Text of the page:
Printer-friendly page

Cars Leaving a Suburban Home, 1915

Illustration from Scribner's Magazine article, "The Woman at the Wheel", by Herbert Ladd Towle. The drawing by S. Werner, shows a woman and two children watching a line of cars leave the drivway. The caption reads, "The departure of guests, most of them driving their own cars."

Towle's article discusses the increase of women drivers, women as car owners, and reasons for women driving. 
<img typeof="foaf:Image" src="" width="883" height="518" alt="Cars leaving a suburban home, 1915" title="Cars leaving a suburban home, 1915" />
Citation (Chicago Style): 

Werner, S. [The departure of guests, most of them driving their own cars]From "The Woman at the Wheel". Scribner's Magazine 57, No 2. New York: 1915. Brown University Library: Digital Repository. . (Accessed January 2, 2019)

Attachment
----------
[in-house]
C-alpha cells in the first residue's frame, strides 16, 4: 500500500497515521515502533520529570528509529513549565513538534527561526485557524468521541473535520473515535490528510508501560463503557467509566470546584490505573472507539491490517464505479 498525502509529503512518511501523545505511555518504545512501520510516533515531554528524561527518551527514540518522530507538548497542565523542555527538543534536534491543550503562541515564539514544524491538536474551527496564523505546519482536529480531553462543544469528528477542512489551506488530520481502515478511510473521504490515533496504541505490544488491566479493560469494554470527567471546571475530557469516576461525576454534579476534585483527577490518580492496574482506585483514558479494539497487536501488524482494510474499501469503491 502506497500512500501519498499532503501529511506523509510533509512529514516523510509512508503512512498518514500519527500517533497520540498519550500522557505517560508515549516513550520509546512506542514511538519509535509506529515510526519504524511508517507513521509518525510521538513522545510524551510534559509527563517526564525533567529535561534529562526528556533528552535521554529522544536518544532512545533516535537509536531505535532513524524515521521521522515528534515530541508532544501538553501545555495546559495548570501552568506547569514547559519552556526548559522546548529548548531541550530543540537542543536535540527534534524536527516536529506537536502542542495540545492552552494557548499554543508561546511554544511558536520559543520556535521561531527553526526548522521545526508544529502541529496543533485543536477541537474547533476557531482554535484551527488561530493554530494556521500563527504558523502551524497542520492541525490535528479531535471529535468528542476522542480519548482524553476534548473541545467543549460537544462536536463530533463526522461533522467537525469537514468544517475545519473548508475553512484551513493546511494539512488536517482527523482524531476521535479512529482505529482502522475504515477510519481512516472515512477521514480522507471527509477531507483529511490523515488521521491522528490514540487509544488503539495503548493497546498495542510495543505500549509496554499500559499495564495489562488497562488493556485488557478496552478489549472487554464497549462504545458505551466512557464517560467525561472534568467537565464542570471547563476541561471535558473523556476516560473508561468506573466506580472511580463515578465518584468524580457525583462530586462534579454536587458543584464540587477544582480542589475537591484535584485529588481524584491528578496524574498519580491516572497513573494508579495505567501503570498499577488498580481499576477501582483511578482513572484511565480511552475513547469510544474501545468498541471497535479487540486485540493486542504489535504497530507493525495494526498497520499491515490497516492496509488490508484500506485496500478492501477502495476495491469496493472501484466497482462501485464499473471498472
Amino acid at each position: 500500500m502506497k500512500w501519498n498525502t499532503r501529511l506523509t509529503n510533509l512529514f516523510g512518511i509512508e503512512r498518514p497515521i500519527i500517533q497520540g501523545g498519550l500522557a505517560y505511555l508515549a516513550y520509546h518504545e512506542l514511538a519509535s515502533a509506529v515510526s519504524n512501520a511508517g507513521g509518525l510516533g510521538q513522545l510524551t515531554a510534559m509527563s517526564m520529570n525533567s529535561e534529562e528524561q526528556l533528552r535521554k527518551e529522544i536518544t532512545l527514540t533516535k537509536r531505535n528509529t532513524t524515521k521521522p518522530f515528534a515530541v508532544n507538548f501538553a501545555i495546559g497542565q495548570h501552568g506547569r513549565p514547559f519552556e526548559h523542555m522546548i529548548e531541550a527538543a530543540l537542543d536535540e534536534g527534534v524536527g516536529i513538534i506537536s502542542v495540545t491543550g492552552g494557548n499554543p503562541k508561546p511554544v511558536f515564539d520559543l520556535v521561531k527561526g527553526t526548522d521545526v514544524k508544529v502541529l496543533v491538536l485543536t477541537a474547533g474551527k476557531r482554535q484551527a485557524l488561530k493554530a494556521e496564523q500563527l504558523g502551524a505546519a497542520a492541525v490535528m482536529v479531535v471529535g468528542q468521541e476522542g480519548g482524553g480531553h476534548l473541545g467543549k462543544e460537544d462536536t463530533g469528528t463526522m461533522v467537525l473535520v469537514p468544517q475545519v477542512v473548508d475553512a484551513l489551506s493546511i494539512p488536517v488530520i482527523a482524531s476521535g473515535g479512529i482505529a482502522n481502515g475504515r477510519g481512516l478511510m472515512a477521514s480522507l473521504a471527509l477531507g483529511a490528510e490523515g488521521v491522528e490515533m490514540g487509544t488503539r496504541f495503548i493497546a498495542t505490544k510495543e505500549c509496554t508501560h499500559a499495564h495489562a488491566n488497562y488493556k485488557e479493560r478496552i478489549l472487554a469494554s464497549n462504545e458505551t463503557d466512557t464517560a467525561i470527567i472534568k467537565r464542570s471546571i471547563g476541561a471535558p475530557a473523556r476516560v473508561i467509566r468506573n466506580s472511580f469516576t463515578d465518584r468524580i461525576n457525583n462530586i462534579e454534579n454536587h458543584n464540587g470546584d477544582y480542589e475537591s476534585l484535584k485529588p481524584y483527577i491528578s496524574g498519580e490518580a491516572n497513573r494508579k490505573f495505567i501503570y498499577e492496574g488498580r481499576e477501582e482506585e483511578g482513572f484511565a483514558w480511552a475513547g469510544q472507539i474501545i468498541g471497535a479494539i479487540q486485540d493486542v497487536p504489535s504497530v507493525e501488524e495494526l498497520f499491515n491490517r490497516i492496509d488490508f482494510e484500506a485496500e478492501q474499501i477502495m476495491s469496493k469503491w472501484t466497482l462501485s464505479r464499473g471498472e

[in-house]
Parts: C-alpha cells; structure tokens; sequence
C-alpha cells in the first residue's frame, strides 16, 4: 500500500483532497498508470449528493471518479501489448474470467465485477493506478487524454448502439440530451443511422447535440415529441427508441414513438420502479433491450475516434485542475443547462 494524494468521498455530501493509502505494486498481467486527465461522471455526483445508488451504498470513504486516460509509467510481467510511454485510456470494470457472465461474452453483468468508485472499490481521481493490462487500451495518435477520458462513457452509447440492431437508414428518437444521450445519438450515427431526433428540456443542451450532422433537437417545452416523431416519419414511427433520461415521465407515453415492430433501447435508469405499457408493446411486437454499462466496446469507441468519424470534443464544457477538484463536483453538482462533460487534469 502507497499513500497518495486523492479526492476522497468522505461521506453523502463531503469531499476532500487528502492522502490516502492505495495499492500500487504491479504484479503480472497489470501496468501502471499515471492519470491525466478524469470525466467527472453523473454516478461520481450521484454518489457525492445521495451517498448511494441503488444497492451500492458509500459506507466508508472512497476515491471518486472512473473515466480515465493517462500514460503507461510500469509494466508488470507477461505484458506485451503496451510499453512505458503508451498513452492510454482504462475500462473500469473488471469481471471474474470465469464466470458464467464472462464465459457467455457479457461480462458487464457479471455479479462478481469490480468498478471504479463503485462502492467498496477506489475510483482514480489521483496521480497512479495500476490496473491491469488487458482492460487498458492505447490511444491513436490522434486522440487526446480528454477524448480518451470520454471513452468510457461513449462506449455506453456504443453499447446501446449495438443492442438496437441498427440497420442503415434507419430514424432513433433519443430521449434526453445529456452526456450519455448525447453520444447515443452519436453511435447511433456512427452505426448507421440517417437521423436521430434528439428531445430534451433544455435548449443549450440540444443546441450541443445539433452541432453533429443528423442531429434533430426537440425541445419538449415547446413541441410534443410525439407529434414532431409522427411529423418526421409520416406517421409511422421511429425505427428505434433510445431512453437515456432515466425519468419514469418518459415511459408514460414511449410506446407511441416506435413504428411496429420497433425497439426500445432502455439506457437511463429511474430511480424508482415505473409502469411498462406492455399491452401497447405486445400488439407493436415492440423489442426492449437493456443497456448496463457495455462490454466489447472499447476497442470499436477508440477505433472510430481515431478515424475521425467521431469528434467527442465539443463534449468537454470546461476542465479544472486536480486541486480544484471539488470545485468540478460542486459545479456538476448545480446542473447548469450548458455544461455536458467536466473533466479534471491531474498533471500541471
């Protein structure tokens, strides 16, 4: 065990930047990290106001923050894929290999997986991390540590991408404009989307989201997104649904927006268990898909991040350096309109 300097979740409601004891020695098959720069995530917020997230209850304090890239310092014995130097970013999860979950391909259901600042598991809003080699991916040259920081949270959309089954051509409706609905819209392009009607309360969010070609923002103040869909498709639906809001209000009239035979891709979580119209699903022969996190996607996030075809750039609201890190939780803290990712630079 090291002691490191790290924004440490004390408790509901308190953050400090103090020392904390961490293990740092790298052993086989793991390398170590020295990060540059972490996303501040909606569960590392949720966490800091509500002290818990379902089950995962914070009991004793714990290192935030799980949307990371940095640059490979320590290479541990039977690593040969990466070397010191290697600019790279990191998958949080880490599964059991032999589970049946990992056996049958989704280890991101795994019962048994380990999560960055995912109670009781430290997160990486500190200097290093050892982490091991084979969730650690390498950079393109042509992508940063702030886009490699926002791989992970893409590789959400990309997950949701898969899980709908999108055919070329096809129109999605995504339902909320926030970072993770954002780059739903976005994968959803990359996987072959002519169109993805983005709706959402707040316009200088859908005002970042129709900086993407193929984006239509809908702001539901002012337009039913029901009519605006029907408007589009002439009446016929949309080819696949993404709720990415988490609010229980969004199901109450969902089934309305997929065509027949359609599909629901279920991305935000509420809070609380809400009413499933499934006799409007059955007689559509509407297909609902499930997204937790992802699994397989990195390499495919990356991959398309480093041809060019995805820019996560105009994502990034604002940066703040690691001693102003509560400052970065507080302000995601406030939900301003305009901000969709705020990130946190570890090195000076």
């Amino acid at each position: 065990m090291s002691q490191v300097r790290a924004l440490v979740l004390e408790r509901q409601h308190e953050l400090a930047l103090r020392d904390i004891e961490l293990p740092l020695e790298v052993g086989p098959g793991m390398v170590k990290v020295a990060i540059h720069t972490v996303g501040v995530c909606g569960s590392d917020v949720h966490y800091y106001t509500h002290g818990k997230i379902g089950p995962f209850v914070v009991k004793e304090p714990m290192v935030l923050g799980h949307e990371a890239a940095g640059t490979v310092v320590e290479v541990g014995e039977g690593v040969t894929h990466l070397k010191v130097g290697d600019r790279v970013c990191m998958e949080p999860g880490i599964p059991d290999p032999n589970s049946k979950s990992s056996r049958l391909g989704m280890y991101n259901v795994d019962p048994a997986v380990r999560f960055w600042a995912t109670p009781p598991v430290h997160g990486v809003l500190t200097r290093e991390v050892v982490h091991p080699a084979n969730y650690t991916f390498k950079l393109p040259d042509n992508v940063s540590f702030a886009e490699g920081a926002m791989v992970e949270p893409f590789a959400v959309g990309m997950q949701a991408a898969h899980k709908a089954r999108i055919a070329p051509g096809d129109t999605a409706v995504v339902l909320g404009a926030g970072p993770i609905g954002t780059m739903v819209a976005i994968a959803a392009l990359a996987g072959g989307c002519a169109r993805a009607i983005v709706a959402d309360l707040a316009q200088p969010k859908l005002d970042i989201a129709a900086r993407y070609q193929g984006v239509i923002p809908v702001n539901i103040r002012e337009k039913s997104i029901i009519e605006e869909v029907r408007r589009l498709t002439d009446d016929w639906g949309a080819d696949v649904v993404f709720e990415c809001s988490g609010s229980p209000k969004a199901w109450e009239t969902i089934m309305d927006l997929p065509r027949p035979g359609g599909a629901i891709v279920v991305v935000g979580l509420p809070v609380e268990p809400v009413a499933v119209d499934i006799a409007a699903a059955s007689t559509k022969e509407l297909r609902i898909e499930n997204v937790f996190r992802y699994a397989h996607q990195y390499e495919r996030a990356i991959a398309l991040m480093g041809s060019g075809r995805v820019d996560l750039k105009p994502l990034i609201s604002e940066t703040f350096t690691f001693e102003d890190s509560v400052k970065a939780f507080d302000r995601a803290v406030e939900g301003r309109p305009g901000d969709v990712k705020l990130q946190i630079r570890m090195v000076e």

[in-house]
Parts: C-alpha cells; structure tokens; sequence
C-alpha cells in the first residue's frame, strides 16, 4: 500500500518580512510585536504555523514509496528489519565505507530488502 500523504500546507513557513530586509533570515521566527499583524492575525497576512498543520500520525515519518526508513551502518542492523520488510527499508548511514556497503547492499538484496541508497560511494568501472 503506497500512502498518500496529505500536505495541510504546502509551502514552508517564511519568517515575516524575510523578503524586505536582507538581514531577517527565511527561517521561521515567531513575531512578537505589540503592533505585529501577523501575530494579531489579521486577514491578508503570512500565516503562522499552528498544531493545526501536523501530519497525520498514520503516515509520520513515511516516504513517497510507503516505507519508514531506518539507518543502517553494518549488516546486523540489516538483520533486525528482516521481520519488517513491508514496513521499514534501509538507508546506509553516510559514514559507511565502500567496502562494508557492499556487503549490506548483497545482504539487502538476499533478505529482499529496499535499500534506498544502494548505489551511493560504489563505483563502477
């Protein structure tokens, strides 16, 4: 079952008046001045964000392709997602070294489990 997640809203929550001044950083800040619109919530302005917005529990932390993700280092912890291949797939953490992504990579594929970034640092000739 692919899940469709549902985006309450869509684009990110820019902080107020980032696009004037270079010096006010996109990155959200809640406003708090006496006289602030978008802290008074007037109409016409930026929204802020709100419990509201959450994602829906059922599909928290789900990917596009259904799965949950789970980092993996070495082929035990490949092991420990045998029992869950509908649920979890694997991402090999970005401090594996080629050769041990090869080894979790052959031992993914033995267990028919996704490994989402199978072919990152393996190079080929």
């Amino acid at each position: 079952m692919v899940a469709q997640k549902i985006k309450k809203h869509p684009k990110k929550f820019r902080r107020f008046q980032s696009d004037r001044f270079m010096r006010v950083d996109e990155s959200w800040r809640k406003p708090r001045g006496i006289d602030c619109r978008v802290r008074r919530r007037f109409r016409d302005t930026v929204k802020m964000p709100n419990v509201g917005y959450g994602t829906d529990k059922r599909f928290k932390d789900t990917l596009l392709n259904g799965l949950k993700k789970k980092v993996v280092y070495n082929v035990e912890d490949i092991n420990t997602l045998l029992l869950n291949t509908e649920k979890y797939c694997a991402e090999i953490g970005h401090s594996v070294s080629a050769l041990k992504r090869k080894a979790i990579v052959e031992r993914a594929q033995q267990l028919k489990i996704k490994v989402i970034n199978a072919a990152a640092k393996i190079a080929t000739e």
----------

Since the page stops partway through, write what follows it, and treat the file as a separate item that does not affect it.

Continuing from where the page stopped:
Usage Statement: 

Public Domain

Public Domain is a copyright term that is often used when talking about copyright for creative works. Under U.S. copyright raw, individual items that are in the public domain are items that are no longer protected by copyright law. This means that you do not need to request permission to re-use, re-publish or even change a copy of the item. Items enter the public domain under U.S. copyright law for a number of reasons: the original copyright may have expired; the item was created by the U.S. Federal Government or other governmental entity that views the things it creates as in the public domain; the work was never protected by copyright for some other reason related to how it was produced (for example, it was a speech that wasn't written down or recorded); or the work doesn't have enough originality to make it eligible for copyright protection.

Add a comment

PLEASE NOTE: NCpedia will not publish personal contact information in comments, questions, or responses. If you would like a reply by email, please note thats some email servers are blocked from accepting messages from outside email servers or domains. These often include student email addresses from public school email accounts. If you prefer not to leave an email address, check back at your NCpedia comment for a reply. Please allow one business day for replies from NCpedia. Complete guidelines are available at